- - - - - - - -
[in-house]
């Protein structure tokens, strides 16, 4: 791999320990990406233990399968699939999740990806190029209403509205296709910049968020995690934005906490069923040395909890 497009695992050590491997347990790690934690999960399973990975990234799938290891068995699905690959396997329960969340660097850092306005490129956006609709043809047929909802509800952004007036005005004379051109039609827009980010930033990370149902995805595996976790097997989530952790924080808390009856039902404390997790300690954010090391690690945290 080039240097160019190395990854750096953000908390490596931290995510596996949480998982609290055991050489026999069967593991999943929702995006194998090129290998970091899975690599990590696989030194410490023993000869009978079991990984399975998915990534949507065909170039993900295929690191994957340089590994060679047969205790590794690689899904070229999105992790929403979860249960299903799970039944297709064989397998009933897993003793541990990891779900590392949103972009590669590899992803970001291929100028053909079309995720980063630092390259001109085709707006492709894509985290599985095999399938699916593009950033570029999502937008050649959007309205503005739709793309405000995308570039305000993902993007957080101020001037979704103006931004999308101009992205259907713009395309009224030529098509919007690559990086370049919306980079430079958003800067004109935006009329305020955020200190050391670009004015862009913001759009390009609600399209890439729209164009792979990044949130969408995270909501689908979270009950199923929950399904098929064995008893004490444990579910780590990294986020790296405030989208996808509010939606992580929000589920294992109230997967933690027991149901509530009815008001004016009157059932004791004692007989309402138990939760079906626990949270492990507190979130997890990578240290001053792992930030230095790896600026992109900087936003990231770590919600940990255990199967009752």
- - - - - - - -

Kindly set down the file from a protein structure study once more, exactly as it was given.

[in-house]
């Protein structure tokens, strides 16, 4: 791999320990990406233990399968699939999740990806190029209403509205296709910049968020995690934005906490069923040395909890 497009695992050590491997347990790690934690999960399973990975990234799938290891068995699905690959396997329960969340660097850092306005490129956006609709043809047929909802509800952004007036005005004379051109039609827009980010930033990370149902995805595996976790097997989530952790924080808390009856039902404390997790300690954010090391690690945290 080039240097160019190395990854750096953000908390490596931290995510596996949480998982609290055991050489026999069967593991999943929702995006194998090129290998970091899975690599990590696989030194410490023993000869009978079991990984399975998915990534949507065909170039993900295929690191994957340089590994060679047969205790590794690689899904070229999105992790929403979860249960299903799970039944297709064989397998009933897993003793541990990891779900590392949103972009590669590899992803970001291929100028053909079309995720980063630092390259001109085709707006492709894509985290599985095999399938699916593009950033570029999502937008050649959007309205503005739709793309405000995308570039305000993902993007957080101020001037979704103006931004999308101009992205259907713009395309009224030529098509919007690559990086370049919306980079430079958003800067004109935006009329305020955020200190050391670009004015862009913001759009390009609600399209890439729209164009792979990044949130969408995270909501689908979270009950199923929950399904098929064995008893004490444990579910780590990294986020790296405030989208996808509010939606992580929000589920294992109230997967933690027991149901509530009815008001004016009157059932004791004692007989309402138990939760079906626990949270492990507190979130997890990578240290001053792992930030230095790896600026992109900087936003990231770590919600940990255990199967009752």